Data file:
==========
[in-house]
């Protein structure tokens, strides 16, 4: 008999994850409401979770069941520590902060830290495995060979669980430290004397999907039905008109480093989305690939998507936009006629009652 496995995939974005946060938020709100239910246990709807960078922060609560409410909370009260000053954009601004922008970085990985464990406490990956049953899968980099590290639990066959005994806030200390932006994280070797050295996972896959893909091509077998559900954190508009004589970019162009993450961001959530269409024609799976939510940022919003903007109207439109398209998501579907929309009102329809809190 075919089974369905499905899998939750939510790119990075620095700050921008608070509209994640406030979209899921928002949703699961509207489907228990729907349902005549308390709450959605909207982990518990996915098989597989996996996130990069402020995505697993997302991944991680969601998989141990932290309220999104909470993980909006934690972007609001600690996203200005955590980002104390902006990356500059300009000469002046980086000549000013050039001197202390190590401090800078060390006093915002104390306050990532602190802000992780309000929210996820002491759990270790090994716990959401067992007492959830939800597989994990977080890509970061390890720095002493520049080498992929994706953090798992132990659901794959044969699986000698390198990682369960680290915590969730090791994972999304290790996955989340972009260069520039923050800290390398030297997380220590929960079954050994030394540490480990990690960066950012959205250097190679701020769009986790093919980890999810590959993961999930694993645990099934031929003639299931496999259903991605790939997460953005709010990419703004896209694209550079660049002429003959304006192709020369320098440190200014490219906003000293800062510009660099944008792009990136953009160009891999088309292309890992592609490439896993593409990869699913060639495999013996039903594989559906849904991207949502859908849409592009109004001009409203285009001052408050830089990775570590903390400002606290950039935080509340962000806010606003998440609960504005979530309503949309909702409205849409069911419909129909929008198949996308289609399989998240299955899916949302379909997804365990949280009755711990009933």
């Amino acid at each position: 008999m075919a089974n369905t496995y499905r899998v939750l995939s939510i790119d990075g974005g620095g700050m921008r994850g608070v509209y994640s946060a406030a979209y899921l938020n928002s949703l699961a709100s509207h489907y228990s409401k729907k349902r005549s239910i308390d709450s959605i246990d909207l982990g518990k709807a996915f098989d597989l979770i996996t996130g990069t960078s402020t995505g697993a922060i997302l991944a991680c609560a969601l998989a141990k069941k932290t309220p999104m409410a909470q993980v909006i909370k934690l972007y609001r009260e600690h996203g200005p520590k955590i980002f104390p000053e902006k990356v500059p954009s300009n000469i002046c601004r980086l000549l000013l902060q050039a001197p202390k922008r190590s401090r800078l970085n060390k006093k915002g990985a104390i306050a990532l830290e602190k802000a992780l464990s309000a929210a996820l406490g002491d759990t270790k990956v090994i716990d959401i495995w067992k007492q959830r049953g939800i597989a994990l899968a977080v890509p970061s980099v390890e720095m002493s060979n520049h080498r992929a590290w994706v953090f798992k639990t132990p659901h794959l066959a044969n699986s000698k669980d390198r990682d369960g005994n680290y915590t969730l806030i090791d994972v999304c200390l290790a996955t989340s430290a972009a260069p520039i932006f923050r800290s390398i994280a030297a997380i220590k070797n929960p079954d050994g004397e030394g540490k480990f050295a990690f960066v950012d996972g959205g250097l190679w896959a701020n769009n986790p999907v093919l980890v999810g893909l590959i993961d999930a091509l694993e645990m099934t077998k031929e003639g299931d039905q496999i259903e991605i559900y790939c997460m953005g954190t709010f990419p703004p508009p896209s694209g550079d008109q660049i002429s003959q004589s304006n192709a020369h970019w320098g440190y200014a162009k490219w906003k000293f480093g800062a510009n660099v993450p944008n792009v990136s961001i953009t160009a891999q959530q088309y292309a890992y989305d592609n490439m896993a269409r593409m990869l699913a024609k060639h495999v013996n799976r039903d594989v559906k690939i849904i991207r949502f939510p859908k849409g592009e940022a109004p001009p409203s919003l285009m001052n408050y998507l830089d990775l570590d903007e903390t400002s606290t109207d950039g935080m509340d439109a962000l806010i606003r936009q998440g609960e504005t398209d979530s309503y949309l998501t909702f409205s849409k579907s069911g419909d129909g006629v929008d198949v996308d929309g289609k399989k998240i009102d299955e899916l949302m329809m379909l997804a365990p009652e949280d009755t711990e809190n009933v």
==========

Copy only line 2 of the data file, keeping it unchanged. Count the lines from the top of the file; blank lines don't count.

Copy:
């Protein structure tokens, strides 16, 4: 008999994850409401979770069941520590902060830290495995060979669980430290004397999907039905008109480093989305690939998507936009006629009652 496995995939974005946060938020709100239910246990709807960078922060609560409410909370009260000053954009601004922008970085990985464990406490990956049953899968980099590290639990066959005994806030200390932006994280070797050295996972896959893909091509077998559900954190508009004589970019162009993450961001959530269409024609799976939510940022919003903007109207439109398209998501579907929309009102329809809190 075919089974369905499905899998939750939510790119990075620095700050921008608070509209994640406030979209899921928002949703699961509207489907228990729907349902005549308390709450959605909207982990518990996915098989597989996996996130990069402020995505697993997302991944991680969601998989141990932290309220999104909470993980909006934690972007609001600690996203200005955590980002104390902006990356500059300009000469002046980086000549000013050039001197202390190590401090800078060390006093915002104390306050990532602190802000992780309000929210996820002491759990270790090994716990959401067992007492959830939800597989994990977080890509970061390890720095002493520049080498992929994706953090798992132990659901794959044969699986000698390198990682369960680290915590969730090791994972999304290790996955989340972009260069520039923050800290390398030297997380220590929960079954050994030394540490480990990690960066950012959205250097190679701020769009986790093919980890999810590959993961999930694993645990099934031929003639299931496999259903991605790939997460953005709010990419703004896209694209550079660049002429003959304006192709020369320098440190200014490219906003000293800062510009660099944008792009990136953009160009891999088309292309890992592609490439896993593409990869699913060639495999013996039903594989559906849904991207949502859908849409592009109004001009409203285009001052408050830089990775570590903390400002606290950039935080509340962000806010606003998440609960504005979530309503949309909702409205849409069911419909129909929008198949996308289609399989998240299955899916949302379909997804365990949280009755711990009933």